Better analytics produces big savings for Dow Chemical

A global analytics tool helps Dow Chemical get a better handle on data gathered from sites worldwide.

Big data, indeed: With 188 manufacturing sites in 36 countries, Midland, Mich.-based Dow Chemical collects a lot of raw data on its equipment, processes and products. But different plants' use of different information systems to track everything meant that Dow found itself struggling to make sense of the reams of information it was gathering.

"We stored data in all different places," says Lloyd Colegrove, director of data services for Dow. And that made it difficult—and time-consuming—for people outside a given site to access the numbers they needed to be able to respond quickly to emerging asset issues and identify asset performance patterns.

The delay inherent in a process that revolves around downloading data from multiple sources and getting it into spreadsheets "can be problematic," Colegrove says. It also discourages the kind of interaction across plants that can promote sharing of best practices.

Dow managers realized they needed a single-step way to access data from all sites, but they needed a solution that didn't involve creating a redundant parallel data space (inefficient) or replacing data-storage systems across the company (too expensive).

Dow turned to Northwest Analytics' NWA Focus EMI platform, a vendor-neutral tool that passes data obtained from different sources through a global analytics filter that allows for real-time apples-to-apples data comparisons.

"The data is all available now in one common space," says Colegrove. "You can have a broader spectrum of people arriving at the same conclusion, and everyone can very quickly agree on data to take action on."

Process performance dashboards can be shared across departments, notes Mary-Beth Seasholtz, a senior data scientist at Dow Chemical. And with better monitoring and easier control of manufacturing processes, she says, "When behaviors are contrary to agreed-upon metrics, the decision (to act) becomes data-driven."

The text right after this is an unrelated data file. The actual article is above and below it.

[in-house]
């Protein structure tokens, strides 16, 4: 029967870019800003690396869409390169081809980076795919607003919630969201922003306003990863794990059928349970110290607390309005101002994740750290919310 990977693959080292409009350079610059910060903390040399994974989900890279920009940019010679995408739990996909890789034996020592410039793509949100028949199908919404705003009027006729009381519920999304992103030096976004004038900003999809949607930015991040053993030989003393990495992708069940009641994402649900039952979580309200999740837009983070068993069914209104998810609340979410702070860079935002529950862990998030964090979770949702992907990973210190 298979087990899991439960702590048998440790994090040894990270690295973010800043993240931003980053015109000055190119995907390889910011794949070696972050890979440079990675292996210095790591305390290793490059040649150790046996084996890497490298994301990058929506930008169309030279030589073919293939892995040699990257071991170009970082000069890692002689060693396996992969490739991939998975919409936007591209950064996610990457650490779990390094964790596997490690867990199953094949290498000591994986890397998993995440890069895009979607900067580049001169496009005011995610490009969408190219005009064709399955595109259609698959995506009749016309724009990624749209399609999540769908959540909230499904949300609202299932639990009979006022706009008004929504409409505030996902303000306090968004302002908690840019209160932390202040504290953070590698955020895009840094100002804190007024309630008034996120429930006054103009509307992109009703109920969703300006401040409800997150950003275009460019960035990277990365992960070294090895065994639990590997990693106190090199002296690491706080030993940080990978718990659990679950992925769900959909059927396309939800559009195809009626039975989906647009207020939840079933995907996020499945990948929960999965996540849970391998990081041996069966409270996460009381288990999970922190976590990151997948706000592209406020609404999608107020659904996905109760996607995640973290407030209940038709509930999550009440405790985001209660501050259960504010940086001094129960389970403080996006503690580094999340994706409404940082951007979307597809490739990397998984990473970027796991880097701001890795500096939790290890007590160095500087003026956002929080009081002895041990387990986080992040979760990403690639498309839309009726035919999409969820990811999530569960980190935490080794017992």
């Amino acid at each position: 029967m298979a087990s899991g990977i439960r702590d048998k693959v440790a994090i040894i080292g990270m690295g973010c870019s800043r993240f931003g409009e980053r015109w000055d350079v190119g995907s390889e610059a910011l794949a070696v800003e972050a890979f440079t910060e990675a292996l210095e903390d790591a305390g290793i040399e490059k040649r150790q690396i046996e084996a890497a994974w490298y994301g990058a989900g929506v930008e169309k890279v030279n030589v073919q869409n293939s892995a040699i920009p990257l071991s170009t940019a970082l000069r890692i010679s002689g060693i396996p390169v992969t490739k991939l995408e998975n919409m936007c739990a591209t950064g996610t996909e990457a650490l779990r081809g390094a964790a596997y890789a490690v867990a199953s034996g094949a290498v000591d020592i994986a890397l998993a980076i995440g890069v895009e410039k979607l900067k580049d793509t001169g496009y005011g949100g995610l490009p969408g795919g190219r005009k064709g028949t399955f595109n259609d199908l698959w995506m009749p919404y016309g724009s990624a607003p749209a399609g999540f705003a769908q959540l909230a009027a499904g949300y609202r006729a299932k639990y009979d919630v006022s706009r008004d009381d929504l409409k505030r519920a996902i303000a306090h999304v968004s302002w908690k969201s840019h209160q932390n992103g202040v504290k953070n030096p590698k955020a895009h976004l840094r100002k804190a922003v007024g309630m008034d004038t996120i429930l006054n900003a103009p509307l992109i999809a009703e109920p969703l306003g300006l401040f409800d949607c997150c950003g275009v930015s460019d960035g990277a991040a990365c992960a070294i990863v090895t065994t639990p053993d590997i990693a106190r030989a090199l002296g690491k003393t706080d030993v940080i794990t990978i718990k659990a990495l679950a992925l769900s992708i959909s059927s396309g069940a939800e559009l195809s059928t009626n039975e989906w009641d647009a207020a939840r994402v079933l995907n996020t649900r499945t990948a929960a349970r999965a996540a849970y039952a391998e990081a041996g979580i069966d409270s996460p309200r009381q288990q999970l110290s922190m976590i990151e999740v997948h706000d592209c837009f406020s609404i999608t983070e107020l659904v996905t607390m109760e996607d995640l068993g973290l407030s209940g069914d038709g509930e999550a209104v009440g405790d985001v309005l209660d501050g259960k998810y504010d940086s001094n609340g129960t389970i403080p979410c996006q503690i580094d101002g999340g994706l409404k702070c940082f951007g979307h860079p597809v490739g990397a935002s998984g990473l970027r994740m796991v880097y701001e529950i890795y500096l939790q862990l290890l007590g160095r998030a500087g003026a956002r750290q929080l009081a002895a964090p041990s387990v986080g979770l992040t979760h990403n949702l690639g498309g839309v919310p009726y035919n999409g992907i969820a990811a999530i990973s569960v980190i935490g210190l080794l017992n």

This single, common view into processes and performance helps Dow avoid expensive manufacturing mistakes and failures, Colegrove says. For example, plant managers are able to more quickly pinpoint changes in a supplier's raw materials at a given site and then act to protect the catalyst, saving money and reducing unplanned downtime. "This will have significant impact in the long run on catalyst and filter activity and increase the lifetimes of certain aspects of the plant," says Colegrove. Dow Chemical estimates a return on investment of $1 million to $2 million per plant per year.

Plants across industries stand to realize significant savings through better data analysis, says Peter Guilfoyle, vice president of process improvement and strategy for Northwest Analytics. "There's a lot of unrealized potential in the data that (plants) currently have," he says.

There are non-financial benefits as well. The ability to make more-data-driven decisions helps eliminate finger-pointing, which can be another major barrier to cross-site and cross-function collaboration.

And bringing more experts from different sites into asset-management discussions can help drive operational efficiencies, Colegrove says. "This was interaction that was not necessarily common before we brought this tool into place," he says.

At the plant level, employees' access to different levels of data varies to some extent based on their roles. Operations employees, for instance, have access to dashboards that allow them to meet the immediate needs of the plant. Improvement engineers have access to dashboards designed for higher-level planning.

Colegrove says what he's aiming for next in Dow's use of this analytics tool is greater granularity and enhanced search functionality. He envisions the platform being able to recognize, with minimal user input, the specific data for which a user is searching—similar to how a search tool such as Google or Kayak works when a user is looking for information to plan a vacation. "I would like that kind of functionality within plant operations," he says.

In terms of optimizing the use of data, says Colegrove, "We're all pretty early in this and there's a long road to travel down." But there are opportunities through today's analytics tools not only to help realize efficiencies (and thus savings) but also make operations safer and more respectful of the environment. That's an exciting prospect, according to Colegrove. "My overarching goal," he says, "is to improve my company's integration of knowledge and data."

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